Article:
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Bill Shorten responds after major review recommends raft of changes to transform NDIS. Picture: NCA NewsWire / Martin Ollman

NDIS: Major final report proposes intensive overhaul to disability services

Bill Shorten said it was “always inevitable” there would be a “Mark II” moment in the NDIS.

Speaking at the National Press Club after a landmark review into Australia’s National Disability Insurance Scheme was released on Thursday – a decade after it was first established – the Government Services Minister committed the Albanese government to transforming the scheme for the future.

The review called for a five-year legislative overhaul to transform an “out of balance” system that rewards competitive behaviour among providers and gives people with disability little to no control over which services they access.

The long-awaited probe said significant changes were needed to secure the financial sustainability of the NDIS and ensure that eligible participants could access targeted support.

The report proposed 26 recommendations and 139 actions to “restore trust and pride” in a scheme with mounting concerns over overpriced services, fraudulent providers and increasing financial unsustainability.

“We must return to the principle that NDIS eligibility is based first and foremost on functional impairment rather than medical diagnosis,” said review co-chairs Bruce Bonyhady and Lisa Paul.

“We must ensure the NDIS experience is centred around the whole person and their disability-related support needs.”

Mr Shorten, whose first job in politics was as a junior minister for disability in 2007, was instrumental in setting up the NDIS in the Rudd-Gillard years.

Asked whether there was anything he wished he could have recommended back in 2013, Mr Shorten said there were things that could have been done differently.

“I think it was always inevitable we have a Mark II moment,” he said.

“Would we do things differently? I think we’d do what we are doing now, then. But maybe it always had to be this iterative process.

“If I had one thing, how would we belt and brace to make sure the agency was given more respect and had more resources.”

The review called for the government to immediately focus on attracting, retaining, and training disability workers to meet future workforce demands and invest in greater support outside the NDIS.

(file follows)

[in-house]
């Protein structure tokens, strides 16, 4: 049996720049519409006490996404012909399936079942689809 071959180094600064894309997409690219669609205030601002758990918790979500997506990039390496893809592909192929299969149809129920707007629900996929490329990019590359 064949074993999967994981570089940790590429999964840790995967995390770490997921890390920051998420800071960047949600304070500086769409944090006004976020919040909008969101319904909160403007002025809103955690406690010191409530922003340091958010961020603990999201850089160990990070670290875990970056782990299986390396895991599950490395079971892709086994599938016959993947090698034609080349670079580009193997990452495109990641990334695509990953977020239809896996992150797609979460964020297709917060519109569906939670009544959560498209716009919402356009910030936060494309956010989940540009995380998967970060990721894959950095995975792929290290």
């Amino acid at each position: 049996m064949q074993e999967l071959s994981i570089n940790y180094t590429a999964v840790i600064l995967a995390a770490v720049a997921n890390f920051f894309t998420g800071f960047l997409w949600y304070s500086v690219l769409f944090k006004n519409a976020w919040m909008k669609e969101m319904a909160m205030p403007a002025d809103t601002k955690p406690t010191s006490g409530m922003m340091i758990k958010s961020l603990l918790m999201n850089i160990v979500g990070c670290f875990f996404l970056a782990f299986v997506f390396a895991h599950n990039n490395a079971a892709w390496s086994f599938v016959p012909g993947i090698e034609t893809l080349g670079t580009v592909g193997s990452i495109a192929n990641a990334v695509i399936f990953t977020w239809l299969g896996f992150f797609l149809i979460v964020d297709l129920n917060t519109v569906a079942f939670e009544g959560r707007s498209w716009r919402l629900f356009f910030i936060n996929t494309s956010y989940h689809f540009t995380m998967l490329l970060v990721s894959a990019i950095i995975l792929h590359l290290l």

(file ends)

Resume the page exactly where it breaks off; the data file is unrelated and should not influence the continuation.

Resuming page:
A raft of legislative changes will be needed to underpin the scheme’s reforms, the report said, including legislation to improve eligibility and access and an early intervention pathway for children.

“With children making up half of all NDIS participants, it is clear that mainstream supports aren’t meeting the needs of children and families, who are turning to the NDIS as the only source of support,” it read.

The report proposed that the NDIS be reworked into a three-tiered system, with the first level offering targeted individual support for those most in need through the NDIS and the second tier providing “foundational supports” outside the scheme for those with disabilities that require less intensive support.

Mr Shorten sought to alleviate anxiety about the transition to foundational supports, saying the overhaul aimed to make accessing the NDIS a “more human experience”.

“We want to make sure that some of the people currently extracting some of the $36 billion last year and the $41 billion next year, that those people extracting it for themselves, that it gets back to use more productively for outcomes for participants,” he said.

One of the report’s key recommendations called on the national cabinet to agree to fund a coherent set of foundational disability supports outside individualised NDIS budgets in response to rising concerns about the scheme’s long-term financial needs.

The report said that reaching the government’s desired budget reduction target of $87bn in 2032-33 would be “impossible” without significant investment from outside the scheme.

Despite supporting nearly 600,000 participants, annual spending on the NDIS reached $35bn in 2022-23. At the current growth rate of about 14 per cent each year, costs are projected to rise to $97bn by 2032-33.

On Wednesday, state and territory ministers agreed to cap their share of NDIS funding from 4 per cent to 8 per cent by 2026.

The Commonwealth will fund all cost blowouts from July 1 2026.

Mr Shorten lauded the states and territories for their cooperation.

“So yesterday was indeed a big deal, a genuine breakthrough for all people with disability,” he said.

“Together, the Commonwealth and the states and territories have ensured that the NDIS will not be the only lifeboat in the ocean. I congratulate my state and territory brothers and sisters. We will do this together.”

He said it was not “the best plan in town” but warned that if the government did nothing, “it all eventually falls over”.

“Then it’s on all of us because we were too lazy to try,” he said.

“I’m not saying this is the best plan. We will make it a better plan as we go along together.”

The review also highlighted “significant problems” with how the NDIS interacts with mainstream health service systems, including the aged care sector, hospitals, jails and mental health systems.

It said it recommended a new, dedicated approach for people living with a psychosocial disability and called to improve access to mental health services.

It called for the introduction of “navigators” tasked to help people with disability find and access all services available across mainstream services, community supports, foundational supports and the NDIS.

The full government response to the review will be released in 2024.

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